Karla Dickens: Embracing Shadows

Karla-Dickens-Fever-2022-courtesy-of-the-artistRunning 3 January to 12 March 2023, Campbelltown Arts Centre (C-A-C) is proud to present Embracing Shadows – a survey of work by Wiradjuri artist Karla Dickens – the Lismore-based artist’s first survey exhibition.

Spanning 30 years of the artist’s practice, the new exhibition will focus on themes of female identity and racial injustice, subjects that are frequently explored in Dickens’s reflections on Australian culture.

Born in 1967 in Sydney, Karla Dickens is of Wiradjuri, Irish and German descent. Through collage, painting, installation, photography, film and poetry, Dickens’ practice is a highly personal and political interrogation of Australian culture and history.

This exhibition brings together the artist’s key bodies of work for the first time, including Butterfly Wings (1995), Sheila’s Downunder (2002), Black Madonna (2009), and ‘Workhorse’ (2015).

A highlight are the bodies of work, A Dickensian Country Show, A Dickensian Circus and A Dickensian Sideshow (2018-2022), which explore the marginalisation, racism and cruelty shown toward First Nations people in circus shows and tent-boxing troupes from the 1920s to the 1950s.

Dickens uses recycled materials and found objects to represent persistence against violence and misunderstanding. In these series, Dickens’s use of found objects embedded with racial stereotypes link her sculptures to contemporary stories of pride, resistance and dispossession.

The artist’s work often focuses on the female experience, exploring her role as a woman, as a mother, and racial and gender discrimination. Bound (2015) explores six different situations affecting women in abusive relationships.

The work revolves around a series of straightjackets to represent the difficulty of leaving to find freedom, with each piece uniquely decorated to reflect different forms of abuse.

Another key work, Return to Sender, first shown at Carriageworks in 2022, re-contextualises vintage postcards in a commentary on racism in Australian culture. Dickens makes no apology for how uncomfortable her work makes the viewer.

“This country was settled on rape and theft of land. I’ve been healing from the generational trauma stemming from the abuse of Aboriginal women for years, and for me this process involves making art,” said Dickens. “Australia has a brutal history when it comes to the treatment of women, which is often overlooked.”

C-A-C’s 2023 exhibition will also premiere Disastrous – a new series created following the record-breaking floods that devastated the artist’s hometown in the Northern Rivers in early 2022.

Dickens lived through the February flood events that swept across Bundjalung country around Lismore, the place she has called home for the last 20 years.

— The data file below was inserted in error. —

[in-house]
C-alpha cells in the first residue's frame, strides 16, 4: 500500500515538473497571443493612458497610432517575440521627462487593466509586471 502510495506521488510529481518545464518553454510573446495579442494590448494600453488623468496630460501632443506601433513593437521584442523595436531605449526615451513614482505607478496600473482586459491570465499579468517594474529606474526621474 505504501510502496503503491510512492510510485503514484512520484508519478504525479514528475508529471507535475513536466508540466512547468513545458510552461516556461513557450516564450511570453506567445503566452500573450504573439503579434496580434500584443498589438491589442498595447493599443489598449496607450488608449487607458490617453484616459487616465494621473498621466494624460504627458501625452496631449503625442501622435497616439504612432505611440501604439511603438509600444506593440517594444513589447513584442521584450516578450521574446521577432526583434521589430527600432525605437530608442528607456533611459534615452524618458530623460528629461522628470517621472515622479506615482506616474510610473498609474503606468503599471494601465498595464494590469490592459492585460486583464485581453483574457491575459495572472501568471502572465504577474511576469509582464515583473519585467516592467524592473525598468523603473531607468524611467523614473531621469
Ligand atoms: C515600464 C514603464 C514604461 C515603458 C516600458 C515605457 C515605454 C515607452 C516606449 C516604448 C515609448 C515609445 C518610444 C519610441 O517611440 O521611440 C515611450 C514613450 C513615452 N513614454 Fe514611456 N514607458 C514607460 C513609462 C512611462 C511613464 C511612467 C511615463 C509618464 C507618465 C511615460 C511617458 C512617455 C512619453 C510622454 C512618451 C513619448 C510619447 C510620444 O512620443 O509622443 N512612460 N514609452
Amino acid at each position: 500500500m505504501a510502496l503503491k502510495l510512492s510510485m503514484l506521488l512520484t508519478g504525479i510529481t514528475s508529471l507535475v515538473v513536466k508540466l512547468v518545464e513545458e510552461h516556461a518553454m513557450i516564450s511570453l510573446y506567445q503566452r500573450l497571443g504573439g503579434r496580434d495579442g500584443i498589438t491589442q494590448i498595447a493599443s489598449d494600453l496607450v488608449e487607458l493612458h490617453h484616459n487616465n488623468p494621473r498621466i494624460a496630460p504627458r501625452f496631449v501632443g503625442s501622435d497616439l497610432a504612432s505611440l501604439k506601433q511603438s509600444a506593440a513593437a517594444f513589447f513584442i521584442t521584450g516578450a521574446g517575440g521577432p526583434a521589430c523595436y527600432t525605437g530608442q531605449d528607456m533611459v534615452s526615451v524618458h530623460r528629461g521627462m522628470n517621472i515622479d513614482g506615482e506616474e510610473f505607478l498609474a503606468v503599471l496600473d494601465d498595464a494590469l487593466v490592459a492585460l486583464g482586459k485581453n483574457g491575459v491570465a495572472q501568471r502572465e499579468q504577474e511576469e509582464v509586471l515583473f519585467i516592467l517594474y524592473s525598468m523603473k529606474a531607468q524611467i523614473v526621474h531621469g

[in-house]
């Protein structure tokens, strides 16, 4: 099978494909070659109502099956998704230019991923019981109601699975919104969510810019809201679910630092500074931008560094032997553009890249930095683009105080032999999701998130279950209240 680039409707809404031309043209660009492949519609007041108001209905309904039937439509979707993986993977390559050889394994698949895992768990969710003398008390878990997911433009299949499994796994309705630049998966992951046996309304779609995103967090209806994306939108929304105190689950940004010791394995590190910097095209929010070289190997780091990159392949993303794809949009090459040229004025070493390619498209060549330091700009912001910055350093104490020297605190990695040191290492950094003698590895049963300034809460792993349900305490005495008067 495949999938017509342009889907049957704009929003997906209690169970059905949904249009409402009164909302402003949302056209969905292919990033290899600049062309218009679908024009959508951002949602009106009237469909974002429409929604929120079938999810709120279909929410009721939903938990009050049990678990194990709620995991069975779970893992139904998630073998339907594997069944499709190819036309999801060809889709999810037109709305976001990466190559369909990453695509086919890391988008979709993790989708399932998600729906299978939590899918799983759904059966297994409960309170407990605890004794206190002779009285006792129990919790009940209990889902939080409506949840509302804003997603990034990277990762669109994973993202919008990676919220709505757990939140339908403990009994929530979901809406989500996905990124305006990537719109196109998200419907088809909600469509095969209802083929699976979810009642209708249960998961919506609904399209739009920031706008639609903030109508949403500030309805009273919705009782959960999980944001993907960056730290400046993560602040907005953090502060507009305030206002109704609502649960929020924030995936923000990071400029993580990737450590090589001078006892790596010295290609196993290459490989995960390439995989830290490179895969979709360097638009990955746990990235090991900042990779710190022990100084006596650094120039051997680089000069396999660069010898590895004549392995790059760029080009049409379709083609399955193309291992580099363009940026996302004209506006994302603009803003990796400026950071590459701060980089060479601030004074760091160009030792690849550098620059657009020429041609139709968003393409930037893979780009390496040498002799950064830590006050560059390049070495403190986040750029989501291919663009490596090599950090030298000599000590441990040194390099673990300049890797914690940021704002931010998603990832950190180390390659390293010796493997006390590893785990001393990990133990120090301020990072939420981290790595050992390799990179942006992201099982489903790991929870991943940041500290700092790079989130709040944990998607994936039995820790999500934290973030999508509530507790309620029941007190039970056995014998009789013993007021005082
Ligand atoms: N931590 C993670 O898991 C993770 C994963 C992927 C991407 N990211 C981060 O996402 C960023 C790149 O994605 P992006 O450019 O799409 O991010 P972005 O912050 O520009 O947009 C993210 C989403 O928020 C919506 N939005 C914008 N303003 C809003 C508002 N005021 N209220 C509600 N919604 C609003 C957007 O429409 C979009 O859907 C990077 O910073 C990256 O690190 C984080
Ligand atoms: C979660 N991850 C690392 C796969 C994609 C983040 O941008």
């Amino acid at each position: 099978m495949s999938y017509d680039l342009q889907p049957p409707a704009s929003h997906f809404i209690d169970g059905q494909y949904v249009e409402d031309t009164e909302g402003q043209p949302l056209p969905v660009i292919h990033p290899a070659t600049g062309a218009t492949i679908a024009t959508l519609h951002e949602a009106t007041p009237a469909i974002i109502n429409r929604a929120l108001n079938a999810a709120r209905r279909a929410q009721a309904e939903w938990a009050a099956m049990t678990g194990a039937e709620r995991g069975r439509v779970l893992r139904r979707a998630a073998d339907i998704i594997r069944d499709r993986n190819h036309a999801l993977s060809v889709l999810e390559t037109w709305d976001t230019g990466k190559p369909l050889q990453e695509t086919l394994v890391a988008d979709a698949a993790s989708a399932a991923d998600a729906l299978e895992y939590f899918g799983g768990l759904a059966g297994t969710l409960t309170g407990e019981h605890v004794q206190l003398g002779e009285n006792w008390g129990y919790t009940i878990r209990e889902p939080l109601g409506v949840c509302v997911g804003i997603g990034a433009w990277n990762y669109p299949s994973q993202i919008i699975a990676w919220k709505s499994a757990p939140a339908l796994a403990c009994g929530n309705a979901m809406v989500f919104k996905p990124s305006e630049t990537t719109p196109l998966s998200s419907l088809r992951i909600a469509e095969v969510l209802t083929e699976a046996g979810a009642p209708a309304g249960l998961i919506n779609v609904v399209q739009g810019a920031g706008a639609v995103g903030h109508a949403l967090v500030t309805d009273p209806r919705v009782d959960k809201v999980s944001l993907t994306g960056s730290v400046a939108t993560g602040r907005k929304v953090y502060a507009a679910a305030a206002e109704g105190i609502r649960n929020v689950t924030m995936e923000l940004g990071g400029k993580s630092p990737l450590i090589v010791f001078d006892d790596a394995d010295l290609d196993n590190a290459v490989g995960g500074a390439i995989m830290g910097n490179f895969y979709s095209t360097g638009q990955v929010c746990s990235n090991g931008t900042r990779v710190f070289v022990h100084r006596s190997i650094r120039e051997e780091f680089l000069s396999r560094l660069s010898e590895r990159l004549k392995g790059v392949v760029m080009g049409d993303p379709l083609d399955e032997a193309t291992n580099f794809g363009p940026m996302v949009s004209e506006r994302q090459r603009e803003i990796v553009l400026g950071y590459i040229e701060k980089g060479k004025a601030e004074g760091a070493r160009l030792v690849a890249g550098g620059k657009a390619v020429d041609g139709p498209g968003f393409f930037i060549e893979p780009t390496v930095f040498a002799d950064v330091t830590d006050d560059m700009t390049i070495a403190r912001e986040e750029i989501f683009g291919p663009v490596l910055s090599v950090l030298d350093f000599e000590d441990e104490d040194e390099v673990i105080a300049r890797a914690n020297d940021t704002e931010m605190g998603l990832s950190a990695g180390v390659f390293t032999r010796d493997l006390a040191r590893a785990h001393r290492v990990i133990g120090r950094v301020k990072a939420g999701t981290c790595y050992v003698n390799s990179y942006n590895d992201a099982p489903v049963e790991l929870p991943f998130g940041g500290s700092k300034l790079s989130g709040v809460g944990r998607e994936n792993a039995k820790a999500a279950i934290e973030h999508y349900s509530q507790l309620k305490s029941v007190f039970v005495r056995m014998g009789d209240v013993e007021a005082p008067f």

It has been a year of tumultuous highs and lows for the artist: she was also the subject of 2022’s Archibald Prize winning portrait by fellow First Nations artist, Blak Douglas, who captured Dickens standing knee-deep and defiant in flood waters.

Reflecting on events over the past two years and the tragedies faced by communities in the Northern Rivers, Dickens says the new series asks difficult questions about environmental devastation impacted by colonisation.

Embracing Shadows seems to be the clearest and most straight-to-point path I take in the studio when creating art,” said Dickens. “I know many shadows. It is through my knowledge of these shadows that I have gained freedom, finding the courage to walk with and through them.”

“Even though it can be dark, I do hope viewers will engage with the pockets of humour and leave seeing me as more than just a middle-aged emo.”

Dickens’s work has featured in major group exhibitions in Australia and internationally, including A Dickensian Country Show, 2020 Adelaide Biennial of Australian Art, Art Gallery of South Australia, and A Dickensian Country Circus, NIRIN: 22nd Biennale of Sydney (2020) at the Art Gallery of New South Wales.

She is also one of nine artists selected to create a new commission for the Art Gallery of New South Wales’ major expansion project, Sydney Modern. Dickens’s work is also held in many public and private collections across Australia and overseas.

“We are extremely honoured to be presenting the first survey exhibition by Karla Dickens, one of this country’s most important artists,” said Campbelltown Arts Centre Director, Michael Dagostino.

“The themes of Embracing Shadows speak perfectly to our current time and the pressing issues threatening our future, while also weaving intricate links with the often-untold histories of so-called Australia.”

“We trust that audiences, both local and international, will resonate with Karla’s fearless voice.”

Karla Dickens: Embracing Shadows
Campbelltown Art Centre, One Art Gallery Road, Campbelltown
Exhibition: 3 January – 12 March 2023
Free entry

For more information, visit: www.c-a-c.com.au for details.

Image: Karla Dickens, Fever, 2022 – courtesy of the artist